A few dry spots early on give way to a generally interesting discussion of the books' sometimes deceptively intricate themes, but I could have done without the attempts at portraying characters from the book with actors. I do pity the parents who may pick this up for their youngsters based solely on the cover art as a possible feature film tie-in, only to find a serious dissertation on Pullman's writings.
It should be noted that this is in no way tied to the new feature film, and does not include any footage, trailers, etc.
Rating for Style: C+
Rating for Substance: B
|Aspect Ratio||1.78:1 - Widescreen|
|Original Aspect Ratio||yes|
Image Transfer Review: Koch Vision has issued Jean-Pierre Isbouts' doc in 1.78:1 anamorphic widescreen. There's a fair amount of very light grain in spots, and edges tend to appear rather soft. Colors and fleshtones are pleasant and natural, though the overall is palette is fairly reserved. No major blemishes or dirt present on an otherwise ordinary transfer.
Image Transfer Grade: B-
Audio Transfer Review: Audio is presented in Dolby Digital 5.1 surround. Not an especially robust mix, but generally clean, with no issues in voice clarity. The segments with Pullman appear to have been recorded poorly, with a significant hiss evident.
Audio Transfer Grade: B-
Disc ExtrasAnimated menu with music
Scene Access with 12 cues and remote access
1 Original Trailer(s)
2 Other Trailer(s) featuring Secrets of Angels, Demons & Masons, The Lost Tomb Of Jesus
Extras Review: Bonus material includes an extended Interview With Philip Pullman (06m:04s), where the author responds to narration-free text questions. The format is a little clunky, and the hiss during Pullman's segments is pretty notable, but the content is interesting, brief as it is. He doesn't get to expound at great length, but of all the participants in this doc he's obviously the most relevant.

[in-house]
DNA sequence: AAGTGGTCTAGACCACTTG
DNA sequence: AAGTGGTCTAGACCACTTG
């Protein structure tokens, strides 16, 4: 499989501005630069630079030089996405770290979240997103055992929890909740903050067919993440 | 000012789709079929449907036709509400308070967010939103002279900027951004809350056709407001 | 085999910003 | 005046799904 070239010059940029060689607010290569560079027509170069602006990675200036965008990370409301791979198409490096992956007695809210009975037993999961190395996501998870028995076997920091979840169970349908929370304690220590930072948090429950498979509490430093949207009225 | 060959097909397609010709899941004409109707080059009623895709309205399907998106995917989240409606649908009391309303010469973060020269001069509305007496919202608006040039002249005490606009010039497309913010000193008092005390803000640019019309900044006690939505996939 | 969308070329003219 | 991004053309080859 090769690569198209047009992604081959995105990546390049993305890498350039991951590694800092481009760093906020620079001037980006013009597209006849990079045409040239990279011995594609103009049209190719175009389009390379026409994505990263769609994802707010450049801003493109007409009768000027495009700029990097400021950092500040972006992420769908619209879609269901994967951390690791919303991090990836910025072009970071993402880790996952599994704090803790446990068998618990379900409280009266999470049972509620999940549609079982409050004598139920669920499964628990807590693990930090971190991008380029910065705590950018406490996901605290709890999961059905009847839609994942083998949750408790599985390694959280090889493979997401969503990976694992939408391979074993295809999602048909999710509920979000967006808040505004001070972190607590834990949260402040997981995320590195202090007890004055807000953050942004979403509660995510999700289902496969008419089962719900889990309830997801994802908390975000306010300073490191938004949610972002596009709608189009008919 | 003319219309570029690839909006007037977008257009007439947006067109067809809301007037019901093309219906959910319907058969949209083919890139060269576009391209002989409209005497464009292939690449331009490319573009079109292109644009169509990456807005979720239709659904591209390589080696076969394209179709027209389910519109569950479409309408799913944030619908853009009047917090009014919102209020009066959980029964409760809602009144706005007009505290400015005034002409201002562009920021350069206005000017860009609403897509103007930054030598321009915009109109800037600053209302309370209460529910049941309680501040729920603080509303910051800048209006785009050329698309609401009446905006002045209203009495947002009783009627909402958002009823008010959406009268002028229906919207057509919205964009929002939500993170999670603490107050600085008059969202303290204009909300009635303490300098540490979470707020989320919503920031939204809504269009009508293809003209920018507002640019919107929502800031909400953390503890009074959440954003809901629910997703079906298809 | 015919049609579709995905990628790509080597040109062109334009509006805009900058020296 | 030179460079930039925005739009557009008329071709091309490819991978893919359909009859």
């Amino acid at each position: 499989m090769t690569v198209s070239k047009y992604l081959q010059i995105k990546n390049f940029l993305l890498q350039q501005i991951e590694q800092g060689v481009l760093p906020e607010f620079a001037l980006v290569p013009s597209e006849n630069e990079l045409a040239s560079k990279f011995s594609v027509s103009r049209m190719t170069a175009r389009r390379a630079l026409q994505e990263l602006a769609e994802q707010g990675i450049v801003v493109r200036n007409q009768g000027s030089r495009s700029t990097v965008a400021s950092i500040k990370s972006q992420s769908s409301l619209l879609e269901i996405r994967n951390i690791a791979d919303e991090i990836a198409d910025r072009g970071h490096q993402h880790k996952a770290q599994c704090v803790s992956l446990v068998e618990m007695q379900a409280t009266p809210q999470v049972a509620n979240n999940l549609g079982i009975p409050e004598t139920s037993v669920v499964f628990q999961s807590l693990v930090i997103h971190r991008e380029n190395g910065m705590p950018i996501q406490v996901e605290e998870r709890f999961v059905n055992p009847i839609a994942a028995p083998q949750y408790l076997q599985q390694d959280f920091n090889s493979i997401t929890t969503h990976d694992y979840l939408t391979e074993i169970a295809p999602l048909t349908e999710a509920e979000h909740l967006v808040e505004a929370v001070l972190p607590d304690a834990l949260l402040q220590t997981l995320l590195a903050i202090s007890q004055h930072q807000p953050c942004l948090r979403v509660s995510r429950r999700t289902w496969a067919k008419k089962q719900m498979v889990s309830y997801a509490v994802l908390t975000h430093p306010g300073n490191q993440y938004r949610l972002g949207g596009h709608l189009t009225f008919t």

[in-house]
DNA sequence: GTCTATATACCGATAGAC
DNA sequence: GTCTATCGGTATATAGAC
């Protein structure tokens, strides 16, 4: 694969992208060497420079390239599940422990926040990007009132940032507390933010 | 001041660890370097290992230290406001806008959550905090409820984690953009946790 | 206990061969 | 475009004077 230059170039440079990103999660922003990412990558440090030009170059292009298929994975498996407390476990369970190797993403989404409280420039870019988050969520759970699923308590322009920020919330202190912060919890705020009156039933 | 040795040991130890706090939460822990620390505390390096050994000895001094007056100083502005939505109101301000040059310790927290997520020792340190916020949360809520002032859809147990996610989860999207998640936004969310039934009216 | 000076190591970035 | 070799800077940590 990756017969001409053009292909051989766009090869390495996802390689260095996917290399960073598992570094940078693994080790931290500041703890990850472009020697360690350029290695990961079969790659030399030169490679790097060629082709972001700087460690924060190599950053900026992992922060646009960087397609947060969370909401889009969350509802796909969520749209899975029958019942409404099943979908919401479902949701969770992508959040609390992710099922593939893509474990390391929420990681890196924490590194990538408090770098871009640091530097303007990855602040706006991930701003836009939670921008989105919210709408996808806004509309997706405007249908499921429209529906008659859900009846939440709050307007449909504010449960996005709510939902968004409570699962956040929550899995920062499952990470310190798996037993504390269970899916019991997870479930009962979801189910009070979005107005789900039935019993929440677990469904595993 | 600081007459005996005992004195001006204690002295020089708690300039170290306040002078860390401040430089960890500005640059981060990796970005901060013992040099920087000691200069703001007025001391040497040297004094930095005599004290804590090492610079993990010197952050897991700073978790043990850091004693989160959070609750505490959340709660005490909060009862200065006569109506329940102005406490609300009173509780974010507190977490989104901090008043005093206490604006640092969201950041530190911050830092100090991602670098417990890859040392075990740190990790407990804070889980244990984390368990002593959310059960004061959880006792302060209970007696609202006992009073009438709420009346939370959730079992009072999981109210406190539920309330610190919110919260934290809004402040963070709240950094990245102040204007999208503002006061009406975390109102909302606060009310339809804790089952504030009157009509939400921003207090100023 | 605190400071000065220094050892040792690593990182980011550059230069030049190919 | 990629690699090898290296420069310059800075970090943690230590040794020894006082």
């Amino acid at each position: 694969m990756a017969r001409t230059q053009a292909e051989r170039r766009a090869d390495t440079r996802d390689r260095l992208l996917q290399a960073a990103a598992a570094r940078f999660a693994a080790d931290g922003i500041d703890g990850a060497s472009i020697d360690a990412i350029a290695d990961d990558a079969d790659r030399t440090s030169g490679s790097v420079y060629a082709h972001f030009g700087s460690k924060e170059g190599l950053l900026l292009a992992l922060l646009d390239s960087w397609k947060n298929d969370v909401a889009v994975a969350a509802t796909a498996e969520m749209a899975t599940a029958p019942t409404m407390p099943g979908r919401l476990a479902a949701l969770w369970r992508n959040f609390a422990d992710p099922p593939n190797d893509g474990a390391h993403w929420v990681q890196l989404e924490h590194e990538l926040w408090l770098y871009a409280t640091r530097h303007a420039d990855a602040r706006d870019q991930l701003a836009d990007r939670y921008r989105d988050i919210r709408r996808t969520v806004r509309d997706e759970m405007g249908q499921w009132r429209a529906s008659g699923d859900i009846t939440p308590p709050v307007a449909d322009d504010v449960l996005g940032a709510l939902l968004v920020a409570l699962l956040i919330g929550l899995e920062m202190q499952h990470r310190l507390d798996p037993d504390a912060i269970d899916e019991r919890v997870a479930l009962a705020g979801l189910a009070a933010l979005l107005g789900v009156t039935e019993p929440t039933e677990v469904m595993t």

On a slightly windier and/or esoteric side, there's The Scholars Debate (16m:18s), where the three principle historians from the main doc further elaborate on things like what exactly the character of Lyra represents. It's a bit heavy, and full of much educated theorizing, and comes off more like a collection of leftover footage than anything else. Philip Pullman's Oxford (14m:57s) trots the sacred grounds of Oxford, offering up remembrances of Pullman's time there, whileDirector's Comments (24m:46s) features self-described "filmmaker, archeologist, art historian, [and] professor of media studies" Jean-Pierre Isbouts speaking over a series of still photos related to the production. The portions that feature the influential artwork that inspired Pullman ranks high, while the discussion of where the rest of the documentary was shot, not so much.
The disc is cut into 12 chapters.
Extras Grade: C+
Final CommentsThere's much to discuss about Pullman and his brilliant His Dark Materials series, and its bold take on organized religion presented as a story for children. The author himself chimes in, as do a number of historians, all looking for and explaining the hidden meanings in books that are far too good to be "just for kids."
A little uneven in its presentation, but it did make me want to read the books all over again.
Rich Rosell 2007-11-19